April 2011

Sailing in

By Audrey Murray

Qingdao is seeing more business opportunities at its marina and shipping port

With its proximity to Japan and Korea, and its German colonial roots, Qingdao has been a magnet for foreign investment since the late 1970s. In recent years, the city has played on its strengths even more – attracting increased attention from abroad with significant developments in tourism and its port facilities.

"Right now, you see more companies opening offices in Qingdao. There's more investment from abroad," said Christopher Liptau, manager of the US and European division at Brighture, an accounting firm in Qingdao. "There are new opportunities for local workers, especially with white-collar jobs."

The city's GDP grew 12.9% last year, largely due to industries like appliance manufacturing, machinery, chemical processing and port-related services.

Some credit Qingdao's recent growth to the exposure it gained from hosting the 2008 Summer Olympics sailing competition. Since then, the marina has been expanded further: The coastal city in Shandong province secured a spot as one of the starting points in the 2009 Volvo Ocean Race and will host the International Sailing Federation's Extreme Sailing Series this month.

Gerd Burkard, co-founder and general manager of Ger-Lin Consulting, a consulting firm that works with small- and medium-sized companies in Qingdao, argues that fostering a sailing culture not only helps tourism, but will also bring new business opportunities.

"At first, the marina was empty after the [Olympics]," Burkard said. "But now it has filled up quite a lot. That is also because the industry is growing.

"It will bring investors, factories that build ships and equipment, and services like designing boats. It's not going to explode in the next one or two years, but it is growing."

To and fro

While Qingdao is looking to become a hub for tourists and sailing enthusiasts, it is also seeking to transform itself into a regional shipping center by outshining Chinese ports like Tianjin, Yantai and Dalian, as well as South Korea's Busan.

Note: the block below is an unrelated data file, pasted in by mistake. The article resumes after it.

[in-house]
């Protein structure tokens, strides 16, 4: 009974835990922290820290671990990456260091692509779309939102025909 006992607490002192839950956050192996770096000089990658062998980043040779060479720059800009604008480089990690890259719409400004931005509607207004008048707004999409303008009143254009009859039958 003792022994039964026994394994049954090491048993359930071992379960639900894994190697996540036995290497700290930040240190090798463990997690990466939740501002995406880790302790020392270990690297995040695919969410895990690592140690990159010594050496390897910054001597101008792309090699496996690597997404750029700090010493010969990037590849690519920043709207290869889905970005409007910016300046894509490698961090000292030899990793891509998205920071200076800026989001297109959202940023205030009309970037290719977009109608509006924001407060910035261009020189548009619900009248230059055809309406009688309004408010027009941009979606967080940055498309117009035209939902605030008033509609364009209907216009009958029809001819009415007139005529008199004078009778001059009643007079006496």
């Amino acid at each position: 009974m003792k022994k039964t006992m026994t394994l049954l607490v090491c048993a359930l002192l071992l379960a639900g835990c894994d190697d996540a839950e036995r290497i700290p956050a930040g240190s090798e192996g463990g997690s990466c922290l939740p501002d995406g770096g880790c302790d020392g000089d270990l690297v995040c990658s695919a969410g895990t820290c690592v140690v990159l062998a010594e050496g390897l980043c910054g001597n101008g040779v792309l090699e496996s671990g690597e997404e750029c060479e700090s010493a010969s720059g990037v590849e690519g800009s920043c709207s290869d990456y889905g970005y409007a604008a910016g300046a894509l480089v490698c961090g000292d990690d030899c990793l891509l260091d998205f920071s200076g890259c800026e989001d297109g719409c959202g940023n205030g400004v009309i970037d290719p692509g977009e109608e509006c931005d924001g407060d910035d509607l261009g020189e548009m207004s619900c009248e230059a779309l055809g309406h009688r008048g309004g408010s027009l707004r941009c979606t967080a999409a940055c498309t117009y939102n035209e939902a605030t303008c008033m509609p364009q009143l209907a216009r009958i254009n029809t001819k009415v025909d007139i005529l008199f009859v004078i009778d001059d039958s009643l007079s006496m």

Over the next five years, Qingdao Port plans to add 300 million tons of capacity to boost throughput to 600 million tons and 20 million TEUs (20-foot equivalent units) of containers. Currently 10.56 square kilometers, the port has been overloaded for some time, handling more than the 150-million-ton maximum capacity it was designed for.

The port will invest US$4.6 billion in the dock expansion, and the money will also be used to introduce new technologies and restructure work processes.

"[Qingdao Port] is a good stop for shipping routes originating in Japan or Korea," Liptau said. "Ships don't have to pass through the bay to get to Tianjin, which is further west of Qingdao and more enclosed."

The city's well-developed infrastructure has also helped bring more business activity to the port. Thanks to its rail connections to China's western industrial cities – from which coal and minerals are transported – the port has become a processing and shipping center for raw materials. Indeed, Qingdao is now home to the world's largest iron ore port and also China's largest import port for crude oil.

By 2015, Qingdao Port will have four areas: a shipping and storage center of bulk cargo and energy; a container shipping hub for Northeast Asia; an oil and chemical logistics hub; and the old port will handle grains, chemical fertilizer, steel, aluminum, equipment, cold chain shipping containers and feedstuff.

Investor support

Another sign of Qingdao's strengthening economy is the growth of overseas investment in the city. According to the Qingdao Bureau of Commerce, in the first three quarters of 2010,  foreign investment reached US$3.2 billion, a 221.7 % increase from 2009.

Li Qiang, a Qingdao-based partner at King & Wood law firm, said the city has benefited from having government officials dedicated to sourcing and serving foreign investors. Responsibilities are divided between a commercial department that helps facilitate investment and a promotional department that is responsible for attracting investors. Separating these tasks and delegating them to different departments boosts efficiency, Li said.

The government also provides substantial support for established foreign companies in Qingdao. "There's always a contact person in case something goes wrong, and if [foreign companies] need help or information, they can always turn to the government," Liptau said.